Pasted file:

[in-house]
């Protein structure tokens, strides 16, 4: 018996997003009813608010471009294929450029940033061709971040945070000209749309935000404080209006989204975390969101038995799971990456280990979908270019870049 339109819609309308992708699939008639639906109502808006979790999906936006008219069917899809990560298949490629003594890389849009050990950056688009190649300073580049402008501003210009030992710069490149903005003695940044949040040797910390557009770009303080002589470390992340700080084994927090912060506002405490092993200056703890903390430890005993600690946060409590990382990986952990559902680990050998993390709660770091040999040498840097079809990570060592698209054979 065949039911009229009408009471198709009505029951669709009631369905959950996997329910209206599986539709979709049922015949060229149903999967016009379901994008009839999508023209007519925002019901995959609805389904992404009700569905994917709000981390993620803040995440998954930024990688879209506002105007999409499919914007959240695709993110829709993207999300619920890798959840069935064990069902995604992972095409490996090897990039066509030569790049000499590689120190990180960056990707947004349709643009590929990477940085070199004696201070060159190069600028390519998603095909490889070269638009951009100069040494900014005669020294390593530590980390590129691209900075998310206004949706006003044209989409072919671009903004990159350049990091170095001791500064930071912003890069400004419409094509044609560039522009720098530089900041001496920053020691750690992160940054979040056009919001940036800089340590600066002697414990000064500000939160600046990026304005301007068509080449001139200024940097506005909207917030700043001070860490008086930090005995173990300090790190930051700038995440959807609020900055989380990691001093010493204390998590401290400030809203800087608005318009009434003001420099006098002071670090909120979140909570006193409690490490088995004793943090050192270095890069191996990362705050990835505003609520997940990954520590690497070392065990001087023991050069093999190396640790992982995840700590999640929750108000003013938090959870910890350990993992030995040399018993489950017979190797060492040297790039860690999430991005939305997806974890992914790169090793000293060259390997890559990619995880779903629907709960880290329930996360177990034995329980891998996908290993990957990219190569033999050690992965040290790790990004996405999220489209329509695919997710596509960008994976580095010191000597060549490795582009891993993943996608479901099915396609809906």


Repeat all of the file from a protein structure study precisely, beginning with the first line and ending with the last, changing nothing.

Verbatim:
[in-house]
């Protein structure tokens, strides 16, 4: 018996997003009813608010471009294929450029940033061709971040945070000209749309935000404080209006989204975390969101038995799971990456280990979908270019870049 339109819609309308992708699939008639639906109502808006979790999906936006008219069917899809990560298949490629003594890389849009050990950056688009190649300073580049402008501003210009030992710069490149903005003695940044949040040797910390557009770009303080002589470390992340700080084994927090912060506002405490092993200056703890903390430890005993600690946060409590990382990986952990559902680990050998993390709660770091040999040498840097079809990570060592698209054979 065949039911009229009408009471198709009505029951669709009631369905959950996997329910209206599986539709979709049922015949060229149903999967016009379901994008009839999508023209007519925002019901995959609805389904992404009700569905994917709000981390993620803040995440998954930024990688879209506002105007999409499919914007959240695709993110829709993207999300619920890798959840069935064990069902995604992972095409490996090897990039066509030569790049000499590689120190990180960056990707947004349709643009590929990477940085070199004696201070060159190069600028390519998603095909490889070269638009951009100069040494900014005669020294390593530590980390590129691209900075998310206004949706006003044209989409072919671009903004990159350049990091170095001791500064930071912003890069400004419409094509044609560039522009720098530089900041001496920053020691750690992160940054979040056009919001940036800089340590600066002697414990000064500000939160600046990026304005301007068509080449001139200024940097506005909207917030700043001070860490008086930090005995173990300090790190930051700038995440959807609020900055989380990691001093010493204390998590401290400030809203800087608005318009009434003001420099006098002071670090909120979140909570006193409690490490088995004793943090050192270095890069191996990362705050990835505003609520997940990954520590690497070392065990001087023991050069093999190396640790992982995840700590999640929750108000003013938090959870910890350990993992030995040399018993489950017979190797060492040297790039860690999430991005939305997806974890992914790169090793000293060259390997890559990619995880779903629907709960880290329930996360177990034995329980891998996908290993990957990219190569033999050690992965040290790790990004996405999220489209329509695919997710596509960008994976580095010191000597060549490795582009891993993943996608479901099915396609809906």